Essay Writing Rules: An Academic Guide for Beginners

Writing an essay is much like riding a bike. Once you have learned, you will never forget. Also, each ride is exactly the same, all that changes is the pace and scenery with each ride. You will always push your pedals to drive your bike forward, much like you will always complete a paper with the same steps. The only factors that vary with a paper are the topic and information, not the way the essay is completed. Here are some foolproof rules for completing your essay each time:

  1. Select a Strong Topic: Your topic sets the tone for your paper. If you rode a broken bicycle, the ride would not be so smooth. The same can be said for your topic. A flawed topic will not produce a strong paper. Consider the prompt your teacher has assigned, your personal interests and originality when making a topic selection. By making sure your topic is relevant to the prompt, important to you, and original—you will set yourself up for success. Not only will you be interested in your topic, but so will your readers since it is something relevant, unique and original.
  2. Research Thoroughly: After deciding on a topic that meets all three qualifications (relevant, interesting, original), you will want to research the topic to the best of your ability. Using reputable sources you will want to learn all you can on the background and origin of your topic, as well as dive into detailed research on the subject, too.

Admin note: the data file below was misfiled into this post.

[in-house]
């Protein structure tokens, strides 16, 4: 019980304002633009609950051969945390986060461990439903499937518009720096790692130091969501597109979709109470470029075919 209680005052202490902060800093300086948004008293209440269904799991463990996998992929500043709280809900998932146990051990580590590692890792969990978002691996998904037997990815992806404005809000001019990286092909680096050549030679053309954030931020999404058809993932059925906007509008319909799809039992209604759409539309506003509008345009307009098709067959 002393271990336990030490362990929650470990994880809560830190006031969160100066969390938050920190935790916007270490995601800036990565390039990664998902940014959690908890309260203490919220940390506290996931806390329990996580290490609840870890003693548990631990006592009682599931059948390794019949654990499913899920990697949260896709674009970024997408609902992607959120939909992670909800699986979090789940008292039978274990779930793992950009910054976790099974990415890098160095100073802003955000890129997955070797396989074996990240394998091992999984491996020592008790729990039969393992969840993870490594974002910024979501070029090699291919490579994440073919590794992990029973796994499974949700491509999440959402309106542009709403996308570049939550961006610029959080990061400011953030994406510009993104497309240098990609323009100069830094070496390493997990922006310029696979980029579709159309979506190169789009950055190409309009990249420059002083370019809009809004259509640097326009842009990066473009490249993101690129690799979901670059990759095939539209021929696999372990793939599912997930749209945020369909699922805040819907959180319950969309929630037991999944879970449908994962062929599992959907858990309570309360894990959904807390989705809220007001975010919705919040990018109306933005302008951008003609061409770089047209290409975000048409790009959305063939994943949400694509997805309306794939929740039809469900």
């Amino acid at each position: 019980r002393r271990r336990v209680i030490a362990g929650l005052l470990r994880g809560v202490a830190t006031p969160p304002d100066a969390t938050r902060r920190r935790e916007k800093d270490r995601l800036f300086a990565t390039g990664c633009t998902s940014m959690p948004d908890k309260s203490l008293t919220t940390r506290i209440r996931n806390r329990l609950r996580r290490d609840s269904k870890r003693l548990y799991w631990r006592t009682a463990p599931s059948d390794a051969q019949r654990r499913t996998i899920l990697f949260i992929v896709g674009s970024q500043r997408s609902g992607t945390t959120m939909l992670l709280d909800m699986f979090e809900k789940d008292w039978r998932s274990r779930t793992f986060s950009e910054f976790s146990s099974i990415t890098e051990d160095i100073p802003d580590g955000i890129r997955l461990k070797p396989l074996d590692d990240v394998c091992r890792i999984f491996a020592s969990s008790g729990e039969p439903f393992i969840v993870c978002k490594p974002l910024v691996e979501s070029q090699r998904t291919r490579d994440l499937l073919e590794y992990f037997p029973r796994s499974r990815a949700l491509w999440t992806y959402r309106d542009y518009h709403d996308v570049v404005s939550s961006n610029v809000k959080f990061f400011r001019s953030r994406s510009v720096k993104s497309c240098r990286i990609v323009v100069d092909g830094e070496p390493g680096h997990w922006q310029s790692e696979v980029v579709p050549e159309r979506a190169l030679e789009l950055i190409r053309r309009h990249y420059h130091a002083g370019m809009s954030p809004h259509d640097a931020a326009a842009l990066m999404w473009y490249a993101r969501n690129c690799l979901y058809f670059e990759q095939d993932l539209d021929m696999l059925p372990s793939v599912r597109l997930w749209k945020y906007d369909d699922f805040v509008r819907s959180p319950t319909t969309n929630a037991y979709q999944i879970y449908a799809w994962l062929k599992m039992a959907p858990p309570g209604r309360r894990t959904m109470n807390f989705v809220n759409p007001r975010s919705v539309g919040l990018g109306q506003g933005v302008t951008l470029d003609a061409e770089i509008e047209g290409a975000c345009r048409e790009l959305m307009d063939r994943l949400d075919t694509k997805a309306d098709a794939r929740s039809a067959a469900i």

3. Don’t be Afraid to Write: The best way to get started writing is to just write. Sometimes we are afraid to start writing, and this fear is debilitating. Rather than embracing your fear, set it aside and dive in. Write whatever may come to mind. You will edit later and keep only the best of your writing.
  4. Speak with Authority: When writing your essay, you are acting as an authority on the subject. You will want to present your well thought out and well researched argument with authority. Some ways to create an authoritative voice is by avoiding passive language and other weak writing techniques. Replace passive verbs for active verbs, and exclude statements like “I guess” or “I believe”. You know what you are writing about, and you do not want the language of your paper to imply otherwise.

By using these skills in your writing process, you will produce the best paper possible. The proper set-up for your paper will make for seamless writing and a strong argument. The language you use in your paper will carry out these ideas.

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